With pressures on family finances and the need to find greener ways of sourcing food, 2009 is set to be the year of the vegetable garden. More and more people are including fruit and vegetables in their gardens as they experience the superior taste and health benefits of home grown food. But growing vegetables has traditionally needed more experience than picking out plants from a garden centre. Many crops need to be grown from seed, spaced correctly and ‘rotated’ in groups to prevent the build-up of pests or loss of soil nutrients.
GrowVeg.com simplifies the planning of a vegetable garden or allotment by making it easy to work out what to plant, where to plant it and when to do so. The website enables the gardener to build a personalised interactive plan of their garden using the unique Garden Planning Tool. Gardeners simply sketch out their growing space then add vegetables to it by clicking and dropping them onto the area. An intuitive colour-coded circle around each plant shows how much space it requires and which crops to keep together. Plants can easily be rearranged by dragging them into another location until the perfect layout is achieved for their own plot.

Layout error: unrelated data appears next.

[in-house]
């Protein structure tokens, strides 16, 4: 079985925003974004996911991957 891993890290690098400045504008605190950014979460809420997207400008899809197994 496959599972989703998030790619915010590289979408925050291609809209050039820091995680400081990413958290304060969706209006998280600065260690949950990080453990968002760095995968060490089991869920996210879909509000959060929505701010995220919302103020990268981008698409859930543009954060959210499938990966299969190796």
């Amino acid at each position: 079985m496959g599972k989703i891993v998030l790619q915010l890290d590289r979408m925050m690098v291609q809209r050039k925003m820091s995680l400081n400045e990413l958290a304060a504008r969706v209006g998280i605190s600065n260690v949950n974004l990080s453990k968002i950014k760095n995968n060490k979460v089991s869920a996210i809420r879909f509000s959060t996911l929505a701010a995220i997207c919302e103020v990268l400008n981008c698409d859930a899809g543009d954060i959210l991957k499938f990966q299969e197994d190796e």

Once the vegetable patch is planned GrowVeg.com will send email reminders twice a month listing which vegetables need sowing or planting out. A complete list of plants and their spacing can quickly be printed giving a useful summary of what to buy, when to plant and when to harvest. Plenty of information on the likes and dislikes of each vegetable is built in including which plants to sow together and how much water, feeding and maintenance they require.
In addition to the interactive Garden Planning Tool, the site has a number of well written ‘GrowGuide’ articles on everything from keeping your plants pest-free to gardening with children. The ‘GrowBlog’ section contains topical news and comments for budding kitchen gardeners, with new content added regularly.
GrowVeg.com offers a free 30-day trial of the Garden Planning Tool together with all the features of the site so it’s worth logging on and checking it out for yourself